In this scenario stationary ad-hoc network with random topology and 10 nodes has been taken in area of 1000 × 1000 m. For first case without priority (normal priority) simulations has been done considering different conditions.

• Only single flow (flow 1) from node A to node E that gives the high throughput and normal delay because no coupling path with other active flow;

• Other three flows from different source destination combination has been taken flow 2 (C-F), flow 3 (B-I) and flow 4 (D-A). These simulations have been repeated for different combination of source and destination for all flow with different seed value. As illustrated in Figure 4 throughput of flow1 is high when only flow 1 is present in the network. Throughput re-

Figure 3. Flow chart of QoS routing protocol for without and with call blocking.

duced when all four flow (flow 1, flow 2, flow 3 and flow 4) are active because routing path used by these paths are coupled with other active path;

• In last case one flow out of four is assigned as high priority and other three are assigned as normal priority. This simulation is done assuming one flow of different source destination combination as high priority and other three flows as normal priority and they are coupled with high priority flow path. In this case flow having high priority shows the considerable improvement in throughput with compare to the flows without priority.

Figure 5 shows the performance of flow 2-flow 4 without assigning flow1 as high priority throughput of normal

Figure 4. Performance of throughput of flow 1 when only single flow 1 and four flows (1-4) are present in the network with and without priority.

Figure 5. Throughput of flows 2-4, with flow 1 as high priority and without priority.

priority flows (flows 2-4) is reduced because priority is given to high priority flow.

5.3. Performance of Random Topology with 50 Nodes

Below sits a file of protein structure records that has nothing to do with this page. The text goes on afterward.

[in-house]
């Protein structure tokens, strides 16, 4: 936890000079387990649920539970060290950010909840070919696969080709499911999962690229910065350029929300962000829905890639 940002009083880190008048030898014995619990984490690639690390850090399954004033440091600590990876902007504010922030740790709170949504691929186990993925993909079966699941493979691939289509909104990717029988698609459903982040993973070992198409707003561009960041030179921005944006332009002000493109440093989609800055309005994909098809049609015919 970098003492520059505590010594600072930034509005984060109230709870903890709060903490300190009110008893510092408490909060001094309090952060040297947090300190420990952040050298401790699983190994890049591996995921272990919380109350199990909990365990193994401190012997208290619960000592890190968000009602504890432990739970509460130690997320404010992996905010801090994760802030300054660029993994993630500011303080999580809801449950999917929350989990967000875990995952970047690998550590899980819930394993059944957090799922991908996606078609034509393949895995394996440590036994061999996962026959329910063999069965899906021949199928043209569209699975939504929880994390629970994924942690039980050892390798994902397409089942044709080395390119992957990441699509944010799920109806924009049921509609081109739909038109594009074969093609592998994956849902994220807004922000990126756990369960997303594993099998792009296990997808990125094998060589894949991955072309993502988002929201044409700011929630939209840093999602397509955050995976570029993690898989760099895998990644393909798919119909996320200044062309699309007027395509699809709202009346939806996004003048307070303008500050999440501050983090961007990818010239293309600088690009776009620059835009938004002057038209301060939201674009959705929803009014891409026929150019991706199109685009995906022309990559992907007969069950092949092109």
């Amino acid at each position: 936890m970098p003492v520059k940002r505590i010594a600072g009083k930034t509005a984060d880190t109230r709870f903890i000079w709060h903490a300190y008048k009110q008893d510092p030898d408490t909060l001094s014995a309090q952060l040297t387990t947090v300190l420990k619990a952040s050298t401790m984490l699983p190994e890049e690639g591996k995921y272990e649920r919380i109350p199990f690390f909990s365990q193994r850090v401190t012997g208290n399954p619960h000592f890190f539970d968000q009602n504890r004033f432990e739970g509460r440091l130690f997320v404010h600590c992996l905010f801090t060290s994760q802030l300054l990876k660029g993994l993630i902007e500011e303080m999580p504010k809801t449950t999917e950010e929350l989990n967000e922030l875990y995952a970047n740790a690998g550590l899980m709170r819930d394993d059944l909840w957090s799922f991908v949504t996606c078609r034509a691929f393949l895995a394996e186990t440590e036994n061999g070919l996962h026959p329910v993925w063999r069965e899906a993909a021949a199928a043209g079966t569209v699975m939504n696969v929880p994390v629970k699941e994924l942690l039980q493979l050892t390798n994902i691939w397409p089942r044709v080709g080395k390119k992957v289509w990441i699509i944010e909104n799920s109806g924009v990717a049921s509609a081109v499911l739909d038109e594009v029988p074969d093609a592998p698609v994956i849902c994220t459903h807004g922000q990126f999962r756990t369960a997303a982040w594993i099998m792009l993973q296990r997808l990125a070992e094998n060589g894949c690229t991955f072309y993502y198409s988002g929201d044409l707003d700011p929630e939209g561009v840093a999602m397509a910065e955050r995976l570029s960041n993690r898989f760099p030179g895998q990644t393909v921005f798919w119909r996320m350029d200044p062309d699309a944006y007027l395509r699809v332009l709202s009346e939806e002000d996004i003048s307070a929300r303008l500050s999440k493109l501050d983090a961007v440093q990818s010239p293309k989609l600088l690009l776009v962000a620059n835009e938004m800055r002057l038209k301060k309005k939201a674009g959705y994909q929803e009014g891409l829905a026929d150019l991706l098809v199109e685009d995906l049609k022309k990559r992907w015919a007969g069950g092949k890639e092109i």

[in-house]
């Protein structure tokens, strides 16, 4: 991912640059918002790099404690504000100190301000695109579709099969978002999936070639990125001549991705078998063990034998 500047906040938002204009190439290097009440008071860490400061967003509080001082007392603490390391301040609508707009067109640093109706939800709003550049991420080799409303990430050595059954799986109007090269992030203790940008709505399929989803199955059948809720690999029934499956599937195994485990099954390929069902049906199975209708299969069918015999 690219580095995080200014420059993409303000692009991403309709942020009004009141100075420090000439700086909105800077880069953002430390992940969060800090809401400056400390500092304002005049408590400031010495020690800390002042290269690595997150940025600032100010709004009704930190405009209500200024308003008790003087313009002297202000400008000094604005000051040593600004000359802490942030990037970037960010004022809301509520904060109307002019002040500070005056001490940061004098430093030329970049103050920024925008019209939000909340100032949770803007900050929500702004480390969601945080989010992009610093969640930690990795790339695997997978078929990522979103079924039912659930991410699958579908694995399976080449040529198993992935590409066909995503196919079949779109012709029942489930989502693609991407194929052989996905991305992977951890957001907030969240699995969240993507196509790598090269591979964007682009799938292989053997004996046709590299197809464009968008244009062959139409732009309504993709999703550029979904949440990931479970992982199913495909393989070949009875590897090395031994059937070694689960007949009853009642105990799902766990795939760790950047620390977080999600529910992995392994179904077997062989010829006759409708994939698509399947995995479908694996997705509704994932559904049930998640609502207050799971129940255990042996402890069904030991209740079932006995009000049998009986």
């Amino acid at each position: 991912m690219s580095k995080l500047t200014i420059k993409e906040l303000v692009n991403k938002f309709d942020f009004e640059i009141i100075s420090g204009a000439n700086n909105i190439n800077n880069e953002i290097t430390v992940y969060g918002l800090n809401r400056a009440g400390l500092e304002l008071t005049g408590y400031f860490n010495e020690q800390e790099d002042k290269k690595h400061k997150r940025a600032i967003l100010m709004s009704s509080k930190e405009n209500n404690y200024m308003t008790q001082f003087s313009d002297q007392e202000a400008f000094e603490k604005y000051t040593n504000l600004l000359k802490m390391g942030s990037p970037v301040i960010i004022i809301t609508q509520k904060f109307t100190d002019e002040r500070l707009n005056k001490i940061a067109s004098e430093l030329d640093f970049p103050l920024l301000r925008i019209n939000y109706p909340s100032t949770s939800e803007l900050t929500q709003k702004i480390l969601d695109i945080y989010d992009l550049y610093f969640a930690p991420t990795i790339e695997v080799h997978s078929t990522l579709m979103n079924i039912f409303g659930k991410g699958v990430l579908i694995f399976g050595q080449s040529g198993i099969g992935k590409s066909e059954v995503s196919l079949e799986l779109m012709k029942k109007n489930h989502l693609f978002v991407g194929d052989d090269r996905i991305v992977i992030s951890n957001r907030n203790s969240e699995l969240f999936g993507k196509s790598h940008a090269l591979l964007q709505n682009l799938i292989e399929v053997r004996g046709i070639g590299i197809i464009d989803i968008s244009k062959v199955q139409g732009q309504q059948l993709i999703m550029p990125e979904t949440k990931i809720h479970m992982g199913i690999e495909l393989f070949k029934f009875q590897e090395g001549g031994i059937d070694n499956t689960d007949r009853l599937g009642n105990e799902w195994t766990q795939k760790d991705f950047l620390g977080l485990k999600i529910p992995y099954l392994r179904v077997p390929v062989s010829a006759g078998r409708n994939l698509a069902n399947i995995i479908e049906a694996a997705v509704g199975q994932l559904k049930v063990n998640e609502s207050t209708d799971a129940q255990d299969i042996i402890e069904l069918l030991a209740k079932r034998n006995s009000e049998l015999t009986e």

In this scenario, simulation was done for an ad-hoc wireless network with 50 nodes. This modified QoS routing protocol is compared with priority based QoS routing with call blocking [12]. Randomly selected, source and destination combinations are used for CBR flow with packet size of 1024 bytes. Nodes follow the random way mobility mode having the speed of 0-to-10 meter per seconds. Data transmission rate is 2 Mbps. Band-width requirement vary from high (150 kbps) to low (10 kbps) for high priority flow to normal flow. Different flows preset in the network are assign the high priority randomly. Throughput, end-to-end delay and control overhead are used as performance metrics.

5.3.1. Throughput

Figure 6 illustrate the performance of throughput vs. bandwidth requirement and mobility. Throughput is defined as the ratio of all received packets for all destinations and total number of data packet transmitted by all sources. Figure 6(a) shows the performance of throughput vs. bandwidth requirement. As bandwidth requirement is increased, reduce the data transmission rate of normal flows and they may be blocked. That will reduce the aggregated throughput of the network. As illustrated in Figure 6(a) modified QoS routing shows the improvement in performance of throughput. Figure 6(b) shows the performance of throughput vs. mobility. Due to mobility, there will be link failure and packet drops, which will reduce the throughput.